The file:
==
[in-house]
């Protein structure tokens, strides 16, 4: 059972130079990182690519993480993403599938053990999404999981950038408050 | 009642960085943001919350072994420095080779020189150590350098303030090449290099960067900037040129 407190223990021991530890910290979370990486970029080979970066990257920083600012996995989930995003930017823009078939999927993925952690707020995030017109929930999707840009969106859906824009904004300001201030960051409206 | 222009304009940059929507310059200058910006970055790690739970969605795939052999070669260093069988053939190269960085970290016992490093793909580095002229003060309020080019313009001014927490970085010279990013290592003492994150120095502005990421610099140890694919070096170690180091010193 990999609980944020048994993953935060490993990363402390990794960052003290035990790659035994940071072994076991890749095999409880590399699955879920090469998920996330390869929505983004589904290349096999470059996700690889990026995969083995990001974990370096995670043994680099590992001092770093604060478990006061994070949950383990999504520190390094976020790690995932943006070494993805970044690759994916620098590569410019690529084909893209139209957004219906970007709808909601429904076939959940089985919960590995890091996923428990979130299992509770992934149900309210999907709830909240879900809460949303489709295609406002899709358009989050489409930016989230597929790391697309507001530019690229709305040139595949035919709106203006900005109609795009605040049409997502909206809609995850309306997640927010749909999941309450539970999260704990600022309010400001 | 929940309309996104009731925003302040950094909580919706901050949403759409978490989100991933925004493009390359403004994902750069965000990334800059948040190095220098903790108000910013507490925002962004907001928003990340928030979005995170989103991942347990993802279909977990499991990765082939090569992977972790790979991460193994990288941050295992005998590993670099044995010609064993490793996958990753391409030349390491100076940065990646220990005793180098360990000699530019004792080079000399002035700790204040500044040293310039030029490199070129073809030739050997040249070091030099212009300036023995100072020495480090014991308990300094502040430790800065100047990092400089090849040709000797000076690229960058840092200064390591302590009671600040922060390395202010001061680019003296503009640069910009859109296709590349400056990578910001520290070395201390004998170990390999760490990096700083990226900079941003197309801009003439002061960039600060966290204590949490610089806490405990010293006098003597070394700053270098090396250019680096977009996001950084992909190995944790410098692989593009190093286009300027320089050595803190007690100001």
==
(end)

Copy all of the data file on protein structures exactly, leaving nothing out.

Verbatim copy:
[in-house]
């Protein structure tokens, strides 16, 4: 059972130079990182690519993480993403599938053990999404999981950038408050 | 009642960085943001919350072994420095080779020189150590350098303030090449290099960067900037040129 407190223990021991530890910290979370990486970029080979970066990257920083600012996995989930995003930017823009078939999927993925952690707020995030017109929930999707840009969106859906824009904004300001201030960051409206 | 222009304009940059929507310059200058910006970055790690739970969605795939052999070669260093069988053939190269960085970290016992490093793909580095002229003060309020080019313009001014927490970085010279990013290592003492994150120095502005990421610099140890694919070096170690180091010193 990999609980944020048994993953935060490993990363402390990794960052003290035990790659035994940071072994076991890749095999409880590399699955879920090469998920996330390869929505983004589904290349096999470059996700690889990026995969083995990001974990370096995670043994680099590992001092770093604060478990006061994070949950383990999504520190390094976020790690995932943006070494993805970044690759994916620098590569410019690529084909893209139209957004219906970007709808909601429904076939959940089985919960590995890091996923428990979130299992509770992934149900309210999907709830909240879900809460949303489709295609406002899709358009989050489409930016989230597929790391697309507001530019690229709305040139595949035919709106203006900005109609795009605040049409997502909206809609995850309306997640927010749909999941309450539970999260704990600022309010400001 | 929940309309996104009731925003302040950094909580919706901050949403759409978490989100991933925004493009390359403004994902750069965000990334800059948040190095220098903790108000910013507490925002962004907001928003990340928030979005995170989103991942347990993802279909977990499991990765082939090569992977972790790979991460193994990288941050295992005998590993670099044995010609064993490793996958990753391409030349390491100076940065990646220990005793180098360990000699530019004792080079000399002035700790204040500044040293310039030029490199070129073809030739050997040249070091030099212009300036023995100072020495480090014991308990300094502040430790800065100047990092400089090849040709000797000076690229960058840092200064390591302590009671600040922060390395202010001061680019003296503009640069910009859109296709590349400056990578910001520290070395201390004998170990390999760490990096700083990226900079941003197309801009003439002061960039600060966290204590949490610089806490405990010293006098003597070394700053270098090396250019680096977009996001950084992909190995944790410098692989593009190093286009300027320089050595803190007690100001």